Business Intelligence and Data Science
Business intelligence is more than just numbers. Finding ways to unlock the underlying meaning and value embedded within the numbers is critical for sustained success. Data science is the study of trends and patterns. Researchers leverage information to graph predictive models and illustrate current activity. In business, data science and analytics is applied to everything from investment decisions, hiring processes, and more. However, people, unlike numbers, can be unpredictable.
When data scientist develops a dashboard, they need to have a profound understanding of the problem they want to solve. They have to prove that their collection of data accurately quantifies the variables involved. They need to implement their model to translate the collected data and convert the insights into an effective decision-making tool. A simple discussion about the graphic can help confirm the model and predictions are directed at the right research or business intelligence.
When a problem has defined key indicators for progress, data analytics becomes significantly easier to implement. When you can measure the performance, success rate, or actions of your current strategy, a data dashboard can optimize the process. MicroStrategy, a business intelligence and software company, based in Virginia, released a report in 2020 disclosing that at least 52% of companies worldwide implement predictive analytical tools at their respective enterprises. A few examples where businesses rely on data dashboards are for marketing research, supply chain and logistics management, and stock performance.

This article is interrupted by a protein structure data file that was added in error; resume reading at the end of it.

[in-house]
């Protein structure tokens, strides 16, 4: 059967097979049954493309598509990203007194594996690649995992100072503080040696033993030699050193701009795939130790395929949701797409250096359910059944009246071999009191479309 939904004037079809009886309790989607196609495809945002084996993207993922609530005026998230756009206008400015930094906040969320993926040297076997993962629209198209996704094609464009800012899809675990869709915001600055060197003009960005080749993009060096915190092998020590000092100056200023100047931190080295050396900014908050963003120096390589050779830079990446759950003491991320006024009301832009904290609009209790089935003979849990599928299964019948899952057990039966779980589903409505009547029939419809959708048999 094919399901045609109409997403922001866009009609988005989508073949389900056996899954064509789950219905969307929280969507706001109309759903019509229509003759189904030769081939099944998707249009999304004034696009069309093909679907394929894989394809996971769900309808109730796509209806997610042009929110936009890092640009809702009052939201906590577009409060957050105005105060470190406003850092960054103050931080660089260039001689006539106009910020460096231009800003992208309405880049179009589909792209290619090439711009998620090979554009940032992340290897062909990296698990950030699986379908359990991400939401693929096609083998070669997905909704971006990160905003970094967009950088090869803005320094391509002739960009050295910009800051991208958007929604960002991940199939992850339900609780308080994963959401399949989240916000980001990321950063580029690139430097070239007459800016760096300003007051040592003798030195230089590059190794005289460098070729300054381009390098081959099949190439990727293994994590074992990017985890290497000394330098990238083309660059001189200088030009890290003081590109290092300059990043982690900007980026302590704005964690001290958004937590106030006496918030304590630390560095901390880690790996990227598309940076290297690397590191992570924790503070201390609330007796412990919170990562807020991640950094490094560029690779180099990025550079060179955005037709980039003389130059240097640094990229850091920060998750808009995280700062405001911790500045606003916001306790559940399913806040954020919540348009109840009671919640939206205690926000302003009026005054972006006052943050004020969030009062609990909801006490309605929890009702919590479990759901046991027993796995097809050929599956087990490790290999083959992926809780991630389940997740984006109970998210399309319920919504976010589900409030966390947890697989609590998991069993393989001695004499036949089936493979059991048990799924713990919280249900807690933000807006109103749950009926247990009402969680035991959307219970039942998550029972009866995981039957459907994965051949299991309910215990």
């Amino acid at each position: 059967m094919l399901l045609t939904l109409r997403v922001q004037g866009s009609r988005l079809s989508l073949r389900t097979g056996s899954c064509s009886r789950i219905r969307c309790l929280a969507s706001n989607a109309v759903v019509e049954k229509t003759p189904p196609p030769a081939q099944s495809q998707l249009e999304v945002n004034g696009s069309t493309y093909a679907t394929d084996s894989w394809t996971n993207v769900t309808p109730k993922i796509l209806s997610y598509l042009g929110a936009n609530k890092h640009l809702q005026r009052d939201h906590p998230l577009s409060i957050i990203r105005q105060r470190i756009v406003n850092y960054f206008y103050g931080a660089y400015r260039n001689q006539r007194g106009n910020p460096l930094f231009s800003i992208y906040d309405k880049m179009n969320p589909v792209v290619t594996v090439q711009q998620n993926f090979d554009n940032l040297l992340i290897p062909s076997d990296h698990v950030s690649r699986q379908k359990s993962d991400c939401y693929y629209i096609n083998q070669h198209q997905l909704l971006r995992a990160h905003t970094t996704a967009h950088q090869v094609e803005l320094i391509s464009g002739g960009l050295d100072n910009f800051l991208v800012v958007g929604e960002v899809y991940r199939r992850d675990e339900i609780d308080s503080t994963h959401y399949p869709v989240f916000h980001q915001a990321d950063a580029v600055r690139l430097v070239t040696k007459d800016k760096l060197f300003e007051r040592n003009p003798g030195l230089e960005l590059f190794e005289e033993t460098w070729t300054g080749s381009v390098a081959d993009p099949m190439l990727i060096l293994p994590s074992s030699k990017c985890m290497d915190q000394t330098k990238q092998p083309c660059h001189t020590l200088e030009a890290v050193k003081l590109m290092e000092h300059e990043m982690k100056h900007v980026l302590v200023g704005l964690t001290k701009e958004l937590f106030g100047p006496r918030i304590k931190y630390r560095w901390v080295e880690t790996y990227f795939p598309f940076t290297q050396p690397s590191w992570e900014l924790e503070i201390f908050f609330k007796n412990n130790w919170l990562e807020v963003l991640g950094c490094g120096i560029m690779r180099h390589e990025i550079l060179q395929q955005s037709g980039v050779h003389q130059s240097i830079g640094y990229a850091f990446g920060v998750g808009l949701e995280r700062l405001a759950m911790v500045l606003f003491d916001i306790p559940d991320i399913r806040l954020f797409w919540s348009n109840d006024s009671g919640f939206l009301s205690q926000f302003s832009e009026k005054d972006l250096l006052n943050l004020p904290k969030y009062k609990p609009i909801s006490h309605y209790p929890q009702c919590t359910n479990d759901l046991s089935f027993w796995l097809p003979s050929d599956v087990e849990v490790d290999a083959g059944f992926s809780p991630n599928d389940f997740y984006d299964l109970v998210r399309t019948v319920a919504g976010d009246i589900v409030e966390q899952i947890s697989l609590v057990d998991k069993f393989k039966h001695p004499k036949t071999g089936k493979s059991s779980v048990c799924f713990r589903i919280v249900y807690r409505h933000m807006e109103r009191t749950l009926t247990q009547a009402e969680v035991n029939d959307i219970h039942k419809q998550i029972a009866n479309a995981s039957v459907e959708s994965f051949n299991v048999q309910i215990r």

Businesses also use a data dashboard to track their employees. Conversations about predictive models can help bring to light methods of handling outliers. There is a certain level of irrationality, which can be hard to gauge from studying a data dashboard. Emotions can be tricky. A personality test can only tell you what the applicant thinks of themselves. A discussion can give the employer, coach, or interviewer another perspective of how the applicant, client, or individual actually behaves off the paper.
A data dashboard or data model can only know as much as the human has shared with it. Data science cannot consistently make an accurate prediction on the unknown. While data science can be helpful at detecting fraud, improving current operations, or reducing risks, there are other challenges a data dashboard might struggle with. When challenges like emotions, personalities, or the intricacies of human intelligence arise, a departure from artificial intelligence may be required.